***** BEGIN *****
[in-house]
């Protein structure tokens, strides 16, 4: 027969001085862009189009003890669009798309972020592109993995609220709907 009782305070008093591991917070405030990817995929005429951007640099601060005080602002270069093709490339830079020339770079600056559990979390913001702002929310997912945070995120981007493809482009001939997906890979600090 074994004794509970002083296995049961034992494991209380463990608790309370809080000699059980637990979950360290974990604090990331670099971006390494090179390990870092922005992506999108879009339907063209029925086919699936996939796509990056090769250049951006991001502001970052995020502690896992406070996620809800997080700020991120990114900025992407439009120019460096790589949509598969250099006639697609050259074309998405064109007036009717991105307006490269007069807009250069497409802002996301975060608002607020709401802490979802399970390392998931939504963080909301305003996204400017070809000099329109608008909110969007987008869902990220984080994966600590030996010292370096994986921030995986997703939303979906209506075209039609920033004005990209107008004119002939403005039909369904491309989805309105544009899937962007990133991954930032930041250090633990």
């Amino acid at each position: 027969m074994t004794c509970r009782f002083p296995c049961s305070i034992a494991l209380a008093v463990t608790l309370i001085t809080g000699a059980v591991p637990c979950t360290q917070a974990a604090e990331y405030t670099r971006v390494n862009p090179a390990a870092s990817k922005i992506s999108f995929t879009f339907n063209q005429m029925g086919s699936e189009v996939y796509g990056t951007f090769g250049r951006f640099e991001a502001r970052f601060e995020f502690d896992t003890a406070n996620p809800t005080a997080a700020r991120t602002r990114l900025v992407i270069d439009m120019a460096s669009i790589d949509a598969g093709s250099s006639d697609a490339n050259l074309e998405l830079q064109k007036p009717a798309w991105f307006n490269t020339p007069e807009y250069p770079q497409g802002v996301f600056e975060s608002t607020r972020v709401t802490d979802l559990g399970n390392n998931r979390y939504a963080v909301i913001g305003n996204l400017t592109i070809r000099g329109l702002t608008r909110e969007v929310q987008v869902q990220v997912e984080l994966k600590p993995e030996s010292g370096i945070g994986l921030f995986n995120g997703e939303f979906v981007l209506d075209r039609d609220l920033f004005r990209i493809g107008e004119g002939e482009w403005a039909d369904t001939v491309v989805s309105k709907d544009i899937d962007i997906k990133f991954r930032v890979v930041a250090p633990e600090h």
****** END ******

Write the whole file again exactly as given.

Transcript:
[in-house]
């Protein structure tokens, strides 16, 4: 027969001085862009189009003890669009798309972020592109993995609220709907 009782305070008093591991917070405030990817995929005429951007640099601060005080602002270069093709490339830079020339770079600056559990979390913001702002929310997912945070995120981007493809482009001939997906890979600090 074994004794509970002083296995049961034992494991209380463990608790309370809080000699059980637990979950360290974990604090990331670099971006390494090179390990870092922005992506999108879009339907063209029925086919699936996939796509990056090769250049951006991001502001970052995020502690896992406070996620809800997080700020991120990114900025992407439009120019460096790589949509598969250099006639697609050259074309998405064109007036009717991105307006490269007069807009250069497409802002996301975060608002607020709401802490979802399970390392998931939504963080909301305003996204400017070809000099329109608008909110969007987008869902990220984080994966600590030996010292370096994986921030995986997703939303979906209506075209039609920033004005990209107008004119002939403005039909369904491309989805309105544009899937962007990133991954930032930041250090633990």
């Amino acid at each position: 027969m074994t004794c509970r009782f002083p296995c049961s305070i034992a494991l209380a008093v463990t608790l309370i001085t809080g000699a059980v591991p637990c979950t360290q917070a974990a604090e990331y405030t670099r971006v390494n862009p090179a390990a870092s990817k922005i992506s999108f995929t879009f339907n063209q005429m029925g086919s699936e189009v996939y796509g990056t951007f090769g250049r951006f640099e991001a502001r970052f601060e995020f502690d896992t003890a406070n996620p809800t005080a997080a700020r991120t602002r990114l900025v992407i270069d439009m120019a460096s669009i790589d949509a598969g093709s250099s006639d697609a490339n050259l074309e998405l830079q064109k007036p009717a798309w991105f307006n490269t020339p007069e807009y250069p770079q497409g802002v996301f600056e975060s608002t607020r972020v709401t802490d979802l559990g399970n390392n998931r979390y939504a963080v909301i913001g305003n996204l400017t592109i070809r000099g329109l702002t608008r909110e969007v929310q987008v869902q990220v997912e984080l994966k600590p993995e030996s010292g370096i945070g994986l921030f995986n995120g997703e939303f979906v981007l209506d075209r039609d609220l920033f004005r990209i493809g107008e004119g002939e482009w403005a039909d369904t001939v491309v989805s309105k709907d544009i899937d962007i997906k990133f991954r930032v890979v930041a250090p633990e600090h």